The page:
Discussion targets segregation as the source of Buffalo poverty

Discussion targets segregation as the source of Buffalo poverty

Mike Desmond
Publication Year: 2016

Re-post from Wbfo News


A crowded audience in the Downtown Library last night heard about how segregation continues to restrict spreading economic prosperity to all parts of Buffalo. The town hall meeting served the opening of the 2016  Buffalo Humanities Festival

A large crowd attended Thursday night’s town hall discussion on segregation in the city of Buffalo. The Central Library served as the kickoff to the 2016 Buffalo Humanities Festival. (Credit Mike Desmond/WBFO News)

Some of the discussion focused on how zoning laws and businesses coincide to keep poor people and prosperous people in different neighborhoods. The audience was told that means poor people can’t use their housing to help create wealth for themselves and their children, as other groups can.

“Show me a place where the urban land market is functioning as it functions and I will show you a place that’s segregated,” said Henry Louis Taylor, UB professor of urban and regional planning.

“They’ll either be doing it by race. They will be doing it by class. But it will segregate because just like a hungry dog eats, the land market flips value from low to high,” said Taylor, who believes poor people have to combine and work collaboratively to turn things around. He is calling for a land bank to take over available property, giving control to residents.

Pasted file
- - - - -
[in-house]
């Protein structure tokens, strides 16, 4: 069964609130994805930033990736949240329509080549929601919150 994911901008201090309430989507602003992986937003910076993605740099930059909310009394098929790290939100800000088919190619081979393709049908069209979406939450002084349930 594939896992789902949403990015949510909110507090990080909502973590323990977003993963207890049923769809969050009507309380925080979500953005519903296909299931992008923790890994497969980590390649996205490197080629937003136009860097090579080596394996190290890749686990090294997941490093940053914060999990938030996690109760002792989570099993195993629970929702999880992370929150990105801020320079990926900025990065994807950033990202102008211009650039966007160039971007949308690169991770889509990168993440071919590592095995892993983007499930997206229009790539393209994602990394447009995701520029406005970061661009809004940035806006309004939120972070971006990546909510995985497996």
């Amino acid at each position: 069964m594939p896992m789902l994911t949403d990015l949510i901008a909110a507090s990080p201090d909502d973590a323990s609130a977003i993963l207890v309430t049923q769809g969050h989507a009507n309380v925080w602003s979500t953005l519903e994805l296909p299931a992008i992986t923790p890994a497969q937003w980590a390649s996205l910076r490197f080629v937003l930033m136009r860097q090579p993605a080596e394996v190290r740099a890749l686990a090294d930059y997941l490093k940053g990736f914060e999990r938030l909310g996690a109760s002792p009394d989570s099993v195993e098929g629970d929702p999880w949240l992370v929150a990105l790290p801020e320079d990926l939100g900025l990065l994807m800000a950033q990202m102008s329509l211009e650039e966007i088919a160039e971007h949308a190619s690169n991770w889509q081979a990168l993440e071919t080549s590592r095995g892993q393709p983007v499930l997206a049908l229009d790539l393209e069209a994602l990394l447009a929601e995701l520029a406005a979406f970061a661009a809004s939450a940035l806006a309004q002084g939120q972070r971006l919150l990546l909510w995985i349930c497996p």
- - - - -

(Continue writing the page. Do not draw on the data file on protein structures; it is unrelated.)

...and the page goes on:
While many applauded several speakers, angry tones occasionally emerged.

“I’m tired of sitting on panels, having to discuss the benefits of real estate developers that want to come in and do what they want to do and not bring diversity for their labor force and not do that urgently and not do well what’s right for that community,” said James Giles, president and CEO of Back to Basics Outreach Ministries.

Audience members agreed that a core problem remains the poor performance of Buffalo city schools. Others sympathized with Fruit Belt residents whose quality of life is fast becoming a casualty to the growth of the adjacent Buffalo Niagara Medical Campus.

Though much of the discussion outlined a troubling reality, Professor Taylor offered a hopeful challenge.

“The battle of the 21st Century will be the battle to develop and regenerate our underdeveloped neighborhoods. So, we have to cast away our illusions and realize that it will take a struggle, a fight, to create the kind of just society that we want.”